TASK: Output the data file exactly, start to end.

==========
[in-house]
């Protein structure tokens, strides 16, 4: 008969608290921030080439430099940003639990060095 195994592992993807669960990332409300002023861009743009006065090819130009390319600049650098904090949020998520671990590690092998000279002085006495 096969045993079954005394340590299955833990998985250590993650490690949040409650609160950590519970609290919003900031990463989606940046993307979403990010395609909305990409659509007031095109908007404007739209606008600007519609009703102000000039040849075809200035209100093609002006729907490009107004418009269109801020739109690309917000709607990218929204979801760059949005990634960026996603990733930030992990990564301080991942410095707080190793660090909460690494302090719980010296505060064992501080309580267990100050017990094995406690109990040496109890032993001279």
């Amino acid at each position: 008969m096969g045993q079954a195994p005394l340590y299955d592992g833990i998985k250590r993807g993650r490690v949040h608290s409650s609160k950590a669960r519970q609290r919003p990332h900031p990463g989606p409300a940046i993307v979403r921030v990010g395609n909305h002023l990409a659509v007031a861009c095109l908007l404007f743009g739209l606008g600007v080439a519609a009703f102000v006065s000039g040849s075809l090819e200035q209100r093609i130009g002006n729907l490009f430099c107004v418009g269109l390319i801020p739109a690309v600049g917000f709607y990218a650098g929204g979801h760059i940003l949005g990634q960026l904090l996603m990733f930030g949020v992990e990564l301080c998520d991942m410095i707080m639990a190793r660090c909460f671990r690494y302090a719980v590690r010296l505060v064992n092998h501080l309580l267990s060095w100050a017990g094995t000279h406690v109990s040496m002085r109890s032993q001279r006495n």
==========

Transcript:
[in-house]
């Protein structure tokens, strides 16, 4: 008969608290921030080439430099940003639990060095 195994592992993807669960990332409300002023861009743009006065090819130009390319600049650098904090949020998520671990590690092998000279002085006495 096969045993079954005394340590299955833990998985250590993650490690949040409650609160950590519970609290919003900031990463989606940046993307979403990010395609909305990409659509007031095109908007404007739209606008600007519609009703102000000039040849075809200035209100093609002006729907490009107004418009269109801020739109690309917000709607990218929204979801760059949005990634960026996603990733930030992990990564301080991942410095707080190793660090909460690494302090719980010296505060064992501080309580267990100050017990094995406690109990040496109890032993001279």
């Amino acid at each position: 008969m096969g045993q079954a195994p005394l340590y299955d592992g833990i998985k250590r993807g993650r490690v949040h608290s409650s609160k950590a669960r519970q609290r919003p990332h900031p990463g989606p409300a940046i993307v979403r921030v990010g395609n909305h002023l990409a659509v007031a861009c095109l908007l404007f743009g739209l606008g600007v080439a519609a009703f102000v006065s000039g040849s075809l090819e200035q209100r093609i130009g002006n729907l490009f430099c107004v418009g269109l390319i801020p739109a690309v600049g917000f709607y990218a650098g929204g979801h760059i940003l949005g990634q960026l904090l996603m990733f930030g949020v992990e990564l301080c998520d991942m410095i707080m639990a190793r660090c909460f671990r690494y302090a719980v590690r010296l505060v064992n092998h501080l309580l267990s060095w100050a017990g094995t000279h406690v109990s040496m002085r109890s032993q001279r006495n």